Last week was really busy, so much so that there was not much time for crocheting or for my knitting lessons. I was in Brussels for a couple of days and I had quite a lot to read before going to prepare for the meeting. I was hoping that once in Brussels, I could find some time and look for local yarn stores (I’m obsessed, I know) but the days were really tightly planned and filled with work so it wasn’t possible. A bit of a pity, especially that the weather was fantastic and a stroll around the city centre would be really nice.
Due to my job I visit Brussels usually twice a year, first for the initial training in the fall, and then in winter/ early spring for panel discussions. Last time I’ve been there, it was shortly before the terrorist attacks at the airport and in the metro – after the earlier Paris events there was already some tension felt throughout the city, with armed soldiers walking around. Now, the emergency measures are more strict at the airport and around railway stations, and there are lots of heavily armed soldiers with dogs in all the strategic places and on the streets. But despite that, the city remains vibrant and busy as ever and I love that – there is life despite the threat and nobody accepts living in fear.
The only thing I managed to crochet recently is the Flying Spaghetti Monster hat for my Brother. It was so much fun to work on it! Here you can see His Majesty:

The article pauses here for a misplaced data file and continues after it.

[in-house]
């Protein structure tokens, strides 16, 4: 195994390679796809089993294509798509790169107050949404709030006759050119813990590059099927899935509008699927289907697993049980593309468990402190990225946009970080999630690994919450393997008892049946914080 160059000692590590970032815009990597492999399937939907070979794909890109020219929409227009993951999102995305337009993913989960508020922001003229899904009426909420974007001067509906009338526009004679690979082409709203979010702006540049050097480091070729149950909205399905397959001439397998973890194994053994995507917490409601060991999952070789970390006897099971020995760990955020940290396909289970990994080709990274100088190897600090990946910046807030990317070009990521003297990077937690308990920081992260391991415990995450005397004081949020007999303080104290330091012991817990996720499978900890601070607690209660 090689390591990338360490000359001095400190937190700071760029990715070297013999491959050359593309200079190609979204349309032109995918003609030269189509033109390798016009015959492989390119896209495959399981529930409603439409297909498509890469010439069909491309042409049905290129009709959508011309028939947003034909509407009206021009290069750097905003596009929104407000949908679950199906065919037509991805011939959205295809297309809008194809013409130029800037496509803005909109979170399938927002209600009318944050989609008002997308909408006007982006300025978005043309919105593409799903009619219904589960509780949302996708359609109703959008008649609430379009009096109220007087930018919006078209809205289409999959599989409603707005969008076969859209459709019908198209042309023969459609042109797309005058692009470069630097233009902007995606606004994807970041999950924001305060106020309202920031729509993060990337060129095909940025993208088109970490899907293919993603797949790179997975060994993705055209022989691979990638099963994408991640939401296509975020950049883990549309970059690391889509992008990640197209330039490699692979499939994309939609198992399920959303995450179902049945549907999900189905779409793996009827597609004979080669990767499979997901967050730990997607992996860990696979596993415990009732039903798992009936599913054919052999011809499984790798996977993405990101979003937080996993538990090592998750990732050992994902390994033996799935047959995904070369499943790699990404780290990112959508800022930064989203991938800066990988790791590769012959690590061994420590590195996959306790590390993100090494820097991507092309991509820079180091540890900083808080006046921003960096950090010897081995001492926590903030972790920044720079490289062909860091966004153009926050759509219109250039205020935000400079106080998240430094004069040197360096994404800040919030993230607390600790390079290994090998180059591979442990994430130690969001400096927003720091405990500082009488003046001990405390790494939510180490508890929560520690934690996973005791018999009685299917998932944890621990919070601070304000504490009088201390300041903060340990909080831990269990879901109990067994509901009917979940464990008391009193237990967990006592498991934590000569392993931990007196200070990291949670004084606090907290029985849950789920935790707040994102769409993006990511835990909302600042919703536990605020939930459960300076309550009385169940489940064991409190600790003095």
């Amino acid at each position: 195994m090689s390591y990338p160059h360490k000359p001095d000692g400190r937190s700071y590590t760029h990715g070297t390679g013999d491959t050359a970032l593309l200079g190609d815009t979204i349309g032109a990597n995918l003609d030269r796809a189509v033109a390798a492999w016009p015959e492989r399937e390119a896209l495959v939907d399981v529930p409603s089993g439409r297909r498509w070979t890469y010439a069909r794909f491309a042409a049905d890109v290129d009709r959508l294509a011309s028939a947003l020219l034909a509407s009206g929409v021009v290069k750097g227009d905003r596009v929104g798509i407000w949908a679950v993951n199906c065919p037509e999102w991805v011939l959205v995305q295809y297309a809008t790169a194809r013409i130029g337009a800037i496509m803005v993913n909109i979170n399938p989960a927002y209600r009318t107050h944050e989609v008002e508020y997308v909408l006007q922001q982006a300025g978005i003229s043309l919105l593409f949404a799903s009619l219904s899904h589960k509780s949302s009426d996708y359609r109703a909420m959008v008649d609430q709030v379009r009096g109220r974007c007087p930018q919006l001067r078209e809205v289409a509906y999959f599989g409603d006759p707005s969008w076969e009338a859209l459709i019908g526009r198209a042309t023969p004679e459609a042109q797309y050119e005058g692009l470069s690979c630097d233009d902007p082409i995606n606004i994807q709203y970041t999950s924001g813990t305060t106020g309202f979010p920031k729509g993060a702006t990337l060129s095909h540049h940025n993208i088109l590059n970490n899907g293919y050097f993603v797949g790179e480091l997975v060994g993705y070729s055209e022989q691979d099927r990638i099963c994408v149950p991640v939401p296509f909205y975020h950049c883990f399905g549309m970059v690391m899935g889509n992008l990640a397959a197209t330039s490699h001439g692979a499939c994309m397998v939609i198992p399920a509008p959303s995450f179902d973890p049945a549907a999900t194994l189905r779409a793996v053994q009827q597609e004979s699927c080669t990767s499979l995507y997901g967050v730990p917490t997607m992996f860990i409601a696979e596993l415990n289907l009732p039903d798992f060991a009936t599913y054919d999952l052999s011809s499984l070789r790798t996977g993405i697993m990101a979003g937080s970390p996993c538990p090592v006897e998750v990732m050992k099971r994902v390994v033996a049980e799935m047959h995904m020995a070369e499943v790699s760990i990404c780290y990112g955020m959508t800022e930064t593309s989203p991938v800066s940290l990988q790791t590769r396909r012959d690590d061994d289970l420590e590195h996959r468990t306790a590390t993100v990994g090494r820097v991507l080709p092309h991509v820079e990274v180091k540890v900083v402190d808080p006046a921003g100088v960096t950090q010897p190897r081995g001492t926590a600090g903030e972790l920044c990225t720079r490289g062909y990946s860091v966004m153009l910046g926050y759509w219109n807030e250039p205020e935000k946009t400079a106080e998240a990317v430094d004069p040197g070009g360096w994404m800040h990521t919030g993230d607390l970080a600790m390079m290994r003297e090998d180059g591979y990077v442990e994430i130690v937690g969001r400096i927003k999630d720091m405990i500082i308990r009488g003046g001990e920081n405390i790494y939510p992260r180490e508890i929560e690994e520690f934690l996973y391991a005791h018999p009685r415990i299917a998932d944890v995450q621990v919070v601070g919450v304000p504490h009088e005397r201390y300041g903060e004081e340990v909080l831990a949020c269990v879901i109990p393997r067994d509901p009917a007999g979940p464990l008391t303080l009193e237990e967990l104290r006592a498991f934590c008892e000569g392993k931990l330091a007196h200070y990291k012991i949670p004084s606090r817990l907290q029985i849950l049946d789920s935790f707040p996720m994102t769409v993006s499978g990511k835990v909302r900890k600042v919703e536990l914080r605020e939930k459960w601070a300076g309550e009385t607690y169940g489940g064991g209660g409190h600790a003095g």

I used the alpaca and wool leftovers from my Mum’s afghan so it will be really warm.
I followed the free Simple Earflap Hat pattern by Knittwittz to crochet the base and then added the pasta, meatballs and eyes. There are some patterns to be found online, but I thought there’s nothing complicated to think about here, all I had to do was just to look at the pictures of the FSM and make and assemble all the elements.
Beside crocheting the hat, I learned how to purl. So now I know how to knit and purl, and how to combine these two stitches to create stockings stitch. My first small sample:
When I knit the stitches are too loose, when I purl – too tight. Together it results in producing a kind of a zigzag, so it’s definitely going to require a lot of practice to learn to knit evenly. I also learned why my book teaches me to hold the yarn in the right hand: apparently there are two systems, the UK and continental one. Holding the yarn in the right hand and wrapping it around the needle is the British way, while holding it in the left hand and picking it up with a needle is the continental way. I’m going to give it a try and follow the UK system, as I want to continue learning with my book (so far it explains everything really well and I like it) and I also think that using the right hand may be a healthy change for my hands, which are often tired by all the crocheting. But we’ll see.
The book is divided into workshops and projects, and I am about to begin my first, simple project: a scarf. It should be bulky but I don’t have bulky yarn, as crocheting uses up way too much of it, so I will go with aran weight instead and try to make the scarf fitting the FSM hat. If in the end I decide it’s nice enough, I will add the eyes and maybe “meatballs” pompoms, and give it to my Brother together with the hat.
And then I’m really worried that he might actually decide to wear it one day 😉